‘Incompetent’ thief who pulled hood down during robbery jailed

Attempted theft from Dublin bookmaker ‘a particularly poorly executed criminal enterprise’

The judge said it seemed unlikely that a man behaving in such a way could acquire a real firearm. File photograph: Collins Courts

The judge said it seemed unlikely that a man behaving in such a way could acquire a real firearm. File photograph: Collins Courts

 

A judge has said that a firearm used during a failed robbery was likely an imitation given the “sheer incompetence” displayed by the raider.

Dubliner Derek Ennis (41) pulled his hood down when asked by an employee of a bookmaker just before an attempted robbery in which he failed to steal any money and was “easily identifiable” on CCTV footage as a result.

Ennis of Strandmill Road, Portmarnock, pleaded guilty at Dublin Circuit Criminal Court to attempted robbery at Paddy Power, Seafort Avenue, Sandymount, south Dublin on February 26th, 2020.

He has six previous convictions for robbery. His other previous convictions include theft, assault causing harm, endangerment, production of an article capable of inflicting injury in the course of a dispute and possession of drugs for sale or supply.

Passing sentence, Judge Martin Nolan said if he were pushed to come to a conclusion, he would say the firearm was an imitation “due to the sheer incompetence of the crime”.

The judge said it seemed unlikely that a man behaving in such a way could acquire a real firearm before he sentenced Ennis to 4½ years’ imprisonment.

Detective Garda Shane Cahill told Sinéad McMullan, prosecuting, that Ennis entered the bookmakers with his hood up, but took his hood down when he was asked to do so by an employee.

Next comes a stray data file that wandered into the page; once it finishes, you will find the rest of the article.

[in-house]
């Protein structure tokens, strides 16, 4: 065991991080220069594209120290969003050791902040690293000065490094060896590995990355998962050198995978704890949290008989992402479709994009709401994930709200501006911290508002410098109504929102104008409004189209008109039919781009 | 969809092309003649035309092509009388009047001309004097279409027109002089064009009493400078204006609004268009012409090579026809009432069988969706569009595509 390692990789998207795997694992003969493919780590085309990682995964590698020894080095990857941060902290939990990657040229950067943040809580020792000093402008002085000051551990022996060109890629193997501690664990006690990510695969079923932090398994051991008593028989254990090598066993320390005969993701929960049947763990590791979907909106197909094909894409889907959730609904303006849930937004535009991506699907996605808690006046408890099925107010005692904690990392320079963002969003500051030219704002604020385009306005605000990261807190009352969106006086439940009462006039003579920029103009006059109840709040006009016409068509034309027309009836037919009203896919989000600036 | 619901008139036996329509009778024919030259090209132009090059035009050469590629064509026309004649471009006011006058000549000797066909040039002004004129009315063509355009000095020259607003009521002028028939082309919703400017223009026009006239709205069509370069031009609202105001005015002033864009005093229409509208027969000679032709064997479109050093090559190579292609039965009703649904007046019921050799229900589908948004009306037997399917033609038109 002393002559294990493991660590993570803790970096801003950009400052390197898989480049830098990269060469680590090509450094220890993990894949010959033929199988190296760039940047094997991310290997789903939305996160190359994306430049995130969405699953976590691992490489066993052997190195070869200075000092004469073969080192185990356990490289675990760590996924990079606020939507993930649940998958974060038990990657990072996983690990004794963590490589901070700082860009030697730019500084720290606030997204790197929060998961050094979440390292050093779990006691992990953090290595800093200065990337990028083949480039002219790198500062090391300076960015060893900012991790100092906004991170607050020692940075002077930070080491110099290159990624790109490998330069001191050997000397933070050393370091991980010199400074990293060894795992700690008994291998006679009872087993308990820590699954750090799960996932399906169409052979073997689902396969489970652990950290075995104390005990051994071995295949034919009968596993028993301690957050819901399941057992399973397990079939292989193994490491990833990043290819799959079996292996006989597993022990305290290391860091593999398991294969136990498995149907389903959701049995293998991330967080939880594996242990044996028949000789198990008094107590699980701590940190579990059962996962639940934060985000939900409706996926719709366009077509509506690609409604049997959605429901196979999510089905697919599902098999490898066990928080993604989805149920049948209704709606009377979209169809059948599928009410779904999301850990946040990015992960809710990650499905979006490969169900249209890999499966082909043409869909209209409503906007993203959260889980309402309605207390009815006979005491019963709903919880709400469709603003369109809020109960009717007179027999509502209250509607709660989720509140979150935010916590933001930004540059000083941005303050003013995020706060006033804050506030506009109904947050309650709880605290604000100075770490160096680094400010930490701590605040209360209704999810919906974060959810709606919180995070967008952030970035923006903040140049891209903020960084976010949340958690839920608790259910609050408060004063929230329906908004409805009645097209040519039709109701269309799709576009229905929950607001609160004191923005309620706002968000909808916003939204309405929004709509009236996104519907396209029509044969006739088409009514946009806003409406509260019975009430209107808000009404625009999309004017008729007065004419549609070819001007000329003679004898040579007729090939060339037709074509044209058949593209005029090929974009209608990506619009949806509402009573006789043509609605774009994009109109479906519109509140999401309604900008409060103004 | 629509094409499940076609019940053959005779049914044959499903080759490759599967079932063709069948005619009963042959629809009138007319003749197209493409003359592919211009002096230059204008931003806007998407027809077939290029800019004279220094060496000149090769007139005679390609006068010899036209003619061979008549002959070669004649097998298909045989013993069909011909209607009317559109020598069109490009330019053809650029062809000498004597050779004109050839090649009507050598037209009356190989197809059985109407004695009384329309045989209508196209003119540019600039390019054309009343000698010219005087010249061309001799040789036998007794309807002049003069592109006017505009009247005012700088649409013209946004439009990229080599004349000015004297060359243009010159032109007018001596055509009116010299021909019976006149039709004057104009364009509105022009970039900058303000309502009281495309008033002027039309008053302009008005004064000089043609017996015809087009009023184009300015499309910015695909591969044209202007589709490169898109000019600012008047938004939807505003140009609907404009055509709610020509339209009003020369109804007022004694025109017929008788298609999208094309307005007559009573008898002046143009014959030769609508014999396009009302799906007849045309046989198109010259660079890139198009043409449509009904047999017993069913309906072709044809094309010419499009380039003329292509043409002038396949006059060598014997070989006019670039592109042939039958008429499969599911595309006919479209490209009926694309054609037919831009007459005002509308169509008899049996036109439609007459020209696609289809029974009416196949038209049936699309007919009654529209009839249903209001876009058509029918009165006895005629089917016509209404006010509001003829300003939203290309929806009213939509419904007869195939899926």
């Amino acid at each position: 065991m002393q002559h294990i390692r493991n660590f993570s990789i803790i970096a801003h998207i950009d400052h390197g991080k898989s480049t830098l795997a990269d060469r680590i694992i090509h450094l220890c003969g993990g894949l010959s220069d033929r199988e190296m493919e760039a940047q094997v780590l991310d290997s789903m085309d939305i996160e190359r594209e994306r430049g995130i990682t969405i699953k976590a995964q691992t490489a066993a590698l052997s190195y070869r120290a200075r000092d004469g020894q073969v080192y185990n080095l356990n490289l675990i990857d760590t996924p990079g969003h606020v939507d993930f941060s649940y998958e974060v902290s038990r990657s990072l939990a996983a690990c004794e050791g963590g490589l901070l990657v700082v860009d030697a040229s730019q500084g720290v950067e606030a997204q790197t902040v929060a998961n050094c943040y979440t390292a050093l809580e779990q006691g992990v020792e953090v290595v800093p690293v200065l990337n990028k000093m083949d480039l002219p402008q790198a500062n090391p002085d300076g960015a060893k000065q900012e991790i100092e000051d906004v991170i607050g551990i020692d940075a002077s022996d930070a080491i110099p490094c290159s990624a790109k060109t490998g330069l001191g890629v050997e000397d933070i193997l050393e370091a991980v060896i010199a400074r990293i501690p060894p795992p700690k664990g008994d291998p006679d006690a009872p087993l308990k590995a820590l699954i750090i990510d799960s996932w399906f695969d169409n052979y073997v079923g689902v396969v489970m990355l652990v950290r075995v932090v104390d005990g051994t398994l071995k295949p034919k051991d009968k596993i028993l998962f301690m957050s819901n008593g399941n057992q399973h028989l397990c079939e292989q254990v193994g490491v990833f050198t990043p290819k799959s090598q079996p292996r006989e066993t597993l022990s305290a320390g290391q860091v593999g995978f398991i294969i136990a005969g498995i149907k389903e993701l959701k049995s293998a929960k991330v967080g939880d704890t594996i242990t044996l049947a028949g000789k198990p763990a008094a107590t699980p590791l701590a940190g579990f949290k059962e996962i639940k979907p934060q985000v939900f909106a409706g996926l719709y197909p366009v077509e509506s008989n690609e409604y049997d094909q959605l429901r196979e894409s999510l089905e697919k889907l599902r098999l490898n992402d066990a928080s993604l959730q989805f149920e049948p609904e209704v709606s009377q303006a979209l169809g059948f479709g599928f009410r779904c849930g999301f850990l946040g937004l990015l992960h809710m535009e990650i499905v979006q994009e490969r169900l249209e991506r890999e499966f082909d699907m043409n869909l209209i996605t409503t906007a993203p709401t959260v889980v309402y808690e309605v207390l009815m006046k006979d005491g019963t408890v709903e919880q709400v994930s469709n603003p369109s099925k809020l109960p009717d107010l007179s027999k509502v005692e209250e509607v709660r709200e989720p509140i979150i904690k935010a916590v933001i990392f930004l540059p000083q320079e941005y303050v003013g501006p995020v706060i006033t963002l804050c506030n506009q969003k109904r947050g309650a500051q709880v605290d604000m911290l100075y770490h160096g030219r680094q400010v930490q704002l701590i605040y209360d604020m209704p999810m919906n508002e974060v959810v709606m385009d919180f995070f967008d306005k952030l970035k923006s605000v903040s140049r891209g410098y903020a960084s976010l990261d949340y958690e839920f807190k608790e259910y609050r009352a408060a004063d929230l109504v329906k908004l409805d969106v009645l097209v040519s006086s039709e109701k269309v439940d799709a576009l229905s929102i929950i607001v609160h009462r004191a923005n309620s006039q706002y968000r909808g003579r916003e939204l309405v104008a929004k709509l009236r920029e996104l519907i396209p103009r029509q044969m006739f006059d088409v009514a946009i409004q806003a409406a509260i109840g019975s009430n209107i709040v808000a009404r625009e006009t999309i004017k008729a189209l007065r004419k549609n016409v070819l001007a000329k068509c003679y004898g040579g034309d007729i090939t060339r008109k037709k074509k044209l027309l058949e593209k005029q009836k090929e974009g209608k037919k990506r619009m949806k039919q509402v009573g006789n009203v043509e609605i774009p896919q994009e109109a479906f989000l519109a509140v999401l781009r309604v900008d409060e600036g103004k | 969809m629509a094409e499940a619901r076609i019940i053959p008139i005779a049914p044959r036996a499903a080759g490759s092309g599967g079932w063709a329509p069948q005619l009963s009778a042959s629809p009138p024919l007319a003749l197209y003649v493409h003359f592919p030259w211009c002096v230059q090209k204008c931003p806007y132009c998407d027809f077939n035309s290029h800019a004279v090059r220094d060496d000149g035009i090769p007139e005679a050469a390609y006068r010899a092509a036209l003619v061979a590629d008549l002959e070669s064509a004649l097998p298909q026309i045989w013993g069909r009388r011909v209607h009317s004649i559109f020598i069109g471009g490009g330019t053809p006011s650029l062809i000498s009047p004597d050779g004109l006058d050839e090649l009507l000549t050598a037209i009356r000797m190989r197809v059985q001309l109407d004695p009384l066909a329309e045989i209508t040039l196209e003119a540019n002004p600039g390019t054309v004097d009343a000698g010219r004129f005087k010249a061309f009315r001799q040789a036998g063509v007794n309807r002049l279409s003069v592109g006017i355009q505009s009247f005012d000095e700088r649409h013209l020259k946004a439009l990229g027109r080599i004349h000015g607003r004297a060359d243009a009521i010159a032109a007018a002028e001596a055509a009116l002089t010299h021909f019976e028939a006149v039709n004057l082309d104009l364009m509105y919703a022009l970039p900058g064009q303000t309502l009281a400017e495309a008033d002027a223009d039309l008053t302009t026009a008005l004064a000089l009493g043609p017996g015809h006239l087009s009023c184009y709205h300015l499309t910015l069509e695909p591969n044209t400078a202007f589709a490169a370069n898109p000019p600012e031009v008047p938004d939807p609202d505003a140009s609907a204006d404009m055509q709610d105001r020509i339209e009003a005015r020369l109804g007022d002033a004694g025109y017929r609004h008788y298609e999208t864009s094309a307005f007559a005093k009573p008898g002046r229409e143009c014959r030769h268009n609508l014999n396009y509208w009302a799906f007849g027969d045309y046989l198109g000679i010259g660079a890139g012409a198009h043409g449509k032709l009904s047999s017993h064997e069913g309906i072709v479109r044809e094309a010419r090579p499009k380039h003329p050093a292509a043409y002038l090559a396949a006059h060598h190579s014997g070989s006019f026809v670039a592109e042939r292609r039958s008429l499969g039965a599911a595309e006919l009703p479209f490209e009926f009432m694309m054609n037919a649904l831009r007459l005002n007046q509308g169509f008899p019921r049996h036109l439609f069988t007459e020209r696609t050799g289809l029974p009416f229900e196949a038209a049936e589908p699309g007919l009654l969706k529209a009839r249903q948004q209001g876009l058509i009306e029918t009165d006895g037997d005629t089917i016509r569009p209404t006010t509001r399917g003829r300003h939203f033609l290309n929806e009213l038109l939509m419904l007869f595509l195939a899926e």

Det Garda Cahill said Ennis approached the employee, who was standing behind a counter, and pointed a gun at him. He said it was not clear whether the gun was real or an imitation.

The employee fled and managed to hide, pushing a panic button which alerted gardaí. When he emerged from hiding five minutes later the accused was gone.

Det Garda Cahill agreed with Emmet Nolan, defending, that this was “a particularly poorly executed criminal enterprise”. He agreed that nothing was taken and Ennis was “easily identifiable” on the CCTV footage.

Mr Nolan said this was “a completely incompetent act” and that it was “difficult to conceive” how his client would not be caught. He said his client had a life-long addiction to drugs and that he needed money to feed his habit on the date in question.

Counsel said his client was released from custody in 2017 having served a lengthy sentence and worked as a landscape gardener until injuring his back. He said his client had witnessed a friend of his being beaten to death.